MINNEAPOLIS (AP) - The American Civil Liberties Union of Minnesota launched a free mobile app Friday that allows users to record interactions with police officers on their smartphones and submit video to the ACLU if they feel their rights were violated.
But police say the app, called Mobile Justice MN, is troubling because it allows users to notify others when and where they are using the app, which could draw more citizens to an unsafe incident.
“Encouraging people to flock to an unsecure and possibly dangerous police incident is not responsible or logical,” David Titus, president of the St. Paul Police Federation, said in a statement. “The ALCU app may require a larger police presence to deescalate some situations, an outcome neither law enforcement nor the community desire.”
Minnesota was one of 11 states to launch the app on Friday. It’s already available in eight other states.
The ACLU said the app is designed to hold police accountable. Video will be sent to the ACLU and saved, even if the user’s phone is seized or destroyed. The app also allows the user to send an incident report directly to the ACLU.
“The concerns over police practices, including racial profiling and excessive use of force, are very real for communities across the state,” said Charles Samuelson, executive director of the ACLU of Minnesota. “This app will help serve as a check on abuse.”
The ACLU said the app is designed for use by those who are witnessing a police stop or other interaction. The ACLU cautions those who are interacting with police themselves to announce they are reaching for a phone so officers don’t misinterpret their actions.
Bob Kroll, president of the Police Officers Federation of Minneapolis, said the app’s alert function could result in citizens showing up at a crime scene and recording victims, witnesses or suspects. He said the presence of unknown citizens could lead victims or witnesses to stop cooperating with an investigation, fearing their identities would be posted on social media.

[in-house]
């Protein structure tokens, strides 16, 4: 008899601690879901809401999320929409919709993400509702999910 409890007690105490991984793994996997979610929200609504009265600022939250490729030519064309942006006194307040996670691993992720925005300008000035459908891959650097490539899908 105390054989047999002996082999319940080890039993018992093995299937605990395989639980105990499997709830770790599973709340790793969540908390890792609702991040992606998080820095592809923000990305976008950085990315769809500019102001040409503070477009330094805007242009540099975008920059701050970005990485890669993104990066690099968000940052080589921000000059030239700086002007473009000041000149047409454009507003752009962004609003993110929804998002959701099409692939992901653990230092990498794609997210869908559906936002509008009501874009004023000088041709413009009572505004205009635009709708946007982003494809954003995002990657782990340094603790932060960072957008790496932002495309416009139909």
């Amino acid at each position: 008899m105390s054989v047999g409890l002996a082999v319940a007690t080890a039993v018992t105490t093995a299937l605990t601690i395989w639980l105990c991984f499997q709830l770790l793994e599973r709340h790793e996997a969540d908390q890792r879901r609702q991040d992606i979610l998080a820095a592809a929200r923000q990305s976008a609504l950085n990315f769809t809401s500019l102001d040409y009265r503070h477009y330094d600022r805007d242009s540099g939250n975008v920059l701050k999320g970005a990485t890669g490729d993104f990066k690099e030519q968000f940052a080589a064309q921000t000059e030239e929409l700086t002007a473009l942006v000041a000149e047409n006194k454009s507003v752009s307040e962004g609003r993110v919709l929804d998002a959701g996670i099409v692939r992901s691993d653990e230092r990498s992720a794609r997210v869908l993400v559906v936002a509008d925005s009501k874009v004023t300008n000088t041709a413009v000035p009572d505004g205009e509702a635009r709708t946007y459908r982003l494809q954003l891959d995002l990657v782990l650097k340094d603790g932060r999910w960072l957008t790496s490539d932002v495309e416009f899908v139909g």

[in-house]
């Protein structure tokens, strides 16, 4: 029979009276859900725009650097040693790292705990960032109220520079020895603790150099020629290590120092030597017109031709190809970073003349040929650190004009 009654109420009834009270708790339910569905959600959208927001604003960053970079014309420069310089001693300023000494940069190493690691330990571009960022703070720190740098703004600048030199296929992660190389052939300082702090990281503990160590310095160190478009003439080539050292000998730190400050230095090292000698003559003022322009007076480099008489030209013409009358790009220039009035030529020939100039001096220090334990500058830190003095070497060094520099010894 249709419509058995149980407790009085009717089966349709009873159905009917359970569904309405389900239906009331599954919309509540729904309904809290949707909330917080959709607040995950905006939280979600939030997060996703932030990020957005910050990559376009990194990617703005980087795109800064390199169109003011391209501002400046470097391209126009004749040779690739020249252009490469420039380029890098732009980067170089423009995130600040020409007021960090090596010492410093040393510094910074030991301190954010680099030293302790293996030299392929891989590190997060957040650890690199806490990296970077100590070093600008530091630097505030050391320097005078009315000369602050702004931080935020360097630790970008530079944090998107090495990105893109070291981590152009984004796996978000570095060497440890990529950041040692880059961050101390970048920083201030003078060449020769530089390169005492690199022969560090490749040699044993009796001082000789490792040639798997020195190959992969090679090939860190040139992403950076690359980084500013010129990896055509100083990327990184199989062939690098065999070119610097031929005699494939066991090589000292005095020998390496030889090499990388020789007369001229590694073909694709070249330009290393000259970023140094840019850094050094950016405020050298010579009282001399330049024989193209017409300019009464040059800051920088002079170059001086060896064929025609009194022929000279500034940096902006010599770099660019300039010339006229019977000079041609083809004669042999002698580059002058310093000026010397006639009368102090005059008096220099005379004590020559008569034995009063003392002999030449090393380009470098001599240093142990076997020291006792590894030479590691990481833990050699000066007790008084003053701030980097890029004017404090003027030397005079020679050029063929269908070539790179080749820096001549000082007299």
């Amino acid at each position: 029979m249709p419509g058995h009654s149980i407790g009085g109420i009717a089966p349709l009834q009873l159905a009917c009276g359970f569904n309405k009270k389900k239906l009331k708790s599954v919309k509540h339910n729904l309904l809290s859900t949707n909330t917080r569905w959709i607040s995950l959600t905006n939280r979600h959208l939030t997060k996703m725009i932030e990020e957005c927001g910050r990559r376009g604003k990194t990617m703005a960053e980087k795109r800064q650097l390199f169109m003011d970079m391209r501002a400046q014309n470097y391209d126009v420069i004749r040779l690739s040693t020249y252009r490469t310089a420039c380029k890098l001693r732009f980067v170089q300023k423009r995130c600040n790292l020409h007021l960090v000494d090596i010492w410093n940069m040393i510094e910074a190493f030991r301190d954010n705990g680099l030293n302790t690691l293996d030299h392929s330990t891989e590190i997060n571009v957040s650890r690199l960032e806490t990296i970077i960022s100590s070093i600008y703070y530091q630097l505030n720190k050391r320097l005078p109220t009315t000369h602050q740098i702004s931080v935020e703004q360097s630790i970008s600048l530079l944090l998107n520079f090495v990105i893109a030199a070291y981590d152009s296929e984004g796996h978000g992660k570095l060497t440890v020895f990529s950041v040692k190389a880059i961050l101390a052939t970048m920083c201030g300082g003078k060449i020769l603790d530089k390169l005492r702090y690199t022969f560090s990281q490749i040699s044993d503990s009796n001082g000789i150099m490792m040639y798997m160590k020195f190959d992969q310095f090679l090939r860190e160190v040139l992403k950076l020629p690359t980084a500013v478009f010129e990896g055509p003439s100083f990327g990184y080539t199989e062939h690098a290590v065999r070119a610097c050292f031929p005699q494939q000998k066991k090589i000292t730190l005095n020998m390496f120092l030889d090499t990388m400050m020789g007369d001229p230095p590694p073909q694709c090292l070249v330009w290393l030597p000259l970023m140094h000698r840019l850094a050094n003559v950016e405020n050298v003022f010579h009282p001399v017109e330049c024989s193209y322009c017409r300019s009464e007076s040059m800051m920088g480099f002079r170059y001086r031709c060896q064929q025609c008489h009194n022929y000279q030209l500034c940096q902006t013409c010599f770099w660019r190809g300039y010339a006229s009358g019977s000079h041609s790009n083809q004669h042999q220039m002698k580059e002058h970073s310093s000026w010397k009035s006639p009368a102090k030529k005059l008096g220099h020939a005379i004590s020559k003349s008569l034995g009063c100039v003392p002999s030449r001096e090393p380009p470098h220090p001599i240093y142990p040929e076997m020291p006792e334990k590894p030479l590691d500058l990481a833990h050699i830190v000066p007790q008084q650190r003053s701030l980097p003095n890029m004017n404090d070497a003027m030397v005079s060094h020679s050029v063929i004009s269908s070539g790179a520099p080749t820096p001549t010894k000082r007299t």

Teresa Nelson, legal director for the ACLU of Minnesota, said the police officers’ concerns were overblown. She said the app’s notification function has been in place for almost a year in other states and there haven’t been any incidents that have caused concern. Plus, it advises people to maintain a healthy distance when using the app.
“It can be a useful tool to add another set of eyes, but I don’t think it’s going to create mass chaos,” Nelson said.
She also noted that the ACLU is the only organization with access to the video, and certain staffers will review it and flag anything that requires follow up. She said the ACLU doesn’t anticipate it will simply broadcast video that’s collected.
Nelson noted that several police departments use body cameras that could also record victims or witnesses. Minnesota police departments had asked that most body-camera footage be private, but the state Department of Administration said in September that it is public until state lawmakers can come up with body-camera regulations.
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